Home > Trust Basics > How Has the Credit Crunch Affected My Estate?

How Has the Credit Crunch Affected My Estate?

By: J.A.J Aaronson - Updated: 3 Oct 2012 | comments*Discuss
Credit Crunch Inheritance Tax Iht Estate

The credit crunch has a massive impact on people; their savings, their pensions and their jobs are all at risk - a fact to which many of those in the Jobcentre queues can attest. Mass redundancies and the prospect of many corporate and personal insolvencies have meant that this crisis has had distinctly personal repercussions for many people. However, amidst the gloom there are a few silver linings. While many are making paper losses on their property, this can be translated into a significant tax saving. Indeed, the credit crunch is likely to have taken many people out of the clutches of Inheritance Tax altogether.

Inheritance Tax Liabilities

Many people's estates are at their lowest values for many years. An extended period of steadily rising share and property prices have meant that, while many people have been able to use their property as a 'cash point' to release equity, others have had to deal with huge inheritance tax bills when they inherit. In many places, though, property prices have plummeted by as much as 20%. While this has posed problems for those struggling with negative equity and hoping to sell their homes, it has proved a rare boon for those trying to minimise their inheritance tax liabilities.

On the most basic level, falling property prices will have brought many households below the Inheritance Tax nil-rate band, currently set at £325,000. However, many others still find themselves above the threshold and therefore wanting to take measures to minimise their liability. The effects of the credit crunch have actually made this easier.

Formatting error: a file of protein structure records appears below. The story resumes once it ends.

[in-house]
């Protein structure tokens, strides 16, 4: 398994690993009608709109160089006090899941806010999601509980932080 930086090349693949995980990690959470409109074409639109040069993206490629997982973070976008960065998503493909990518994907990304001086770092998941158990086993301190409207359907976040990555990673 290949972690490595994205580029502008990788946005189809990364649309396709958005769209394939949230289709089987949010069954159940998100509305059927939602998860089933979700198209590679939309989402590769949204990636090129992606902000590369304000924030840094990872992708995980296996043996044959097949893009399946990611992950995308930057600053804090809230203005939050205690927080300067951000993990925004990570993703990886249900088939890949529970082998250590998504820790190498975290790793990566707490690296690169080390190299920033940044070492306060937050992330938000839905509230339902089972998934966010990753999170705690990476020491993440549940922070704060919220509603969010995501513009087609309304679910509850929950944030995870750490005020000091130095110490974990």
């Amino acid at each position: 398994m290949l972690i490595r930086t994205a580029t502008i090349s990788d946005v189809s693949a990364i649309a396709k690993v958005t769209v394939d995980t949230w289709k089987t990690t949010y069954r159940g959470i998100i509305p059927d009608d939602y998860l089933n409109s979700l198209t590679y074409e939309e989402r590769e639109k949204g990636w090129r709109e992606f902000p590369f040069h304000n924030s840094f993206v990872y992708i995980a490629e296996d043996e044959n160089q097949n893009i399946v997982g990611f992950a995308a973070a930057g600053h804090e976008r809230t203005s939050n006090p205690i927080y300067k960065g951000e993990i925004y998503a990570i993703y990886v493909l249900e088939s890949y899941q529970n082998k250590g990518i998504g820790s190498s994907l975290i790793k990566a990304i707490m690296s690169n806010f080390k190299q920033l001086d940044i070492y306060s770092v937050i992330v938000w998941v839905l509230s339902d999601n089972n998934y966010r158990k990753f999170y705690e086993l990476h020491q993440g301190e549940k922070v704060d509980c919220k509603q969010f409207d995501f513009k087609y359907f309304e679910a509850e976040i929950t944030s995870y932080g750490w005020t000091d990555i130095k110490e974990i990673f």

Every individual can gift away assets up to the value of £3,000 every year without incurring an IHT bill. Clearly, as asset values have fallen, the £3,000 figure has become more generous. This is particularly important as prices will rise again - but, if you give assets away now, they will be out of your estate by the time their value increases. The same goes for investments; if you have been keeping money aside for a child or grandchild, for example in an ISA, you could transfer this into their name or the name of their parent or guardian, without raising an IHT liability. What happens to the value of the investment after that point will have no impact on your IHT bill.

Capital Gains Tax liabilities

The credit crunch will also have had an impact on any Capital Gains Tax liability arising when you dispose of assets. Capital Gains Tax (CGT) arises when there is a positive difference between the amount you paid for an asset and its value when you dispose of it. Capital Gains Tax liabilities arise even if you are giving an asset away. However, falling asset prices have meant that gifting is far more tax efficient, as much more can be gifted each year while still falling below the annual Capital Gains Tax threshold of £10,100. For all its downsides, the credit crunch does present a valuable opportunity for those interested in tax planning. As asset prices have fallen, the benefits for those trying to separate themselves from elements of their estates have increased. With some careful planning and a little forethought, you can make the credit crunch work to your advantage.

You might also like...
Share Your Story, Join the Discussion or Seek Advice..
Why not be the first to leave a comment for discussion, ask for advice or share your story...

If you'd like to ask a question one of our experts (workload permitting) or a helpful reader hopefully can help you... We also love comments and interesting stories

(never shown)
(never shown)
(never shown)
(never shown)
Enter word: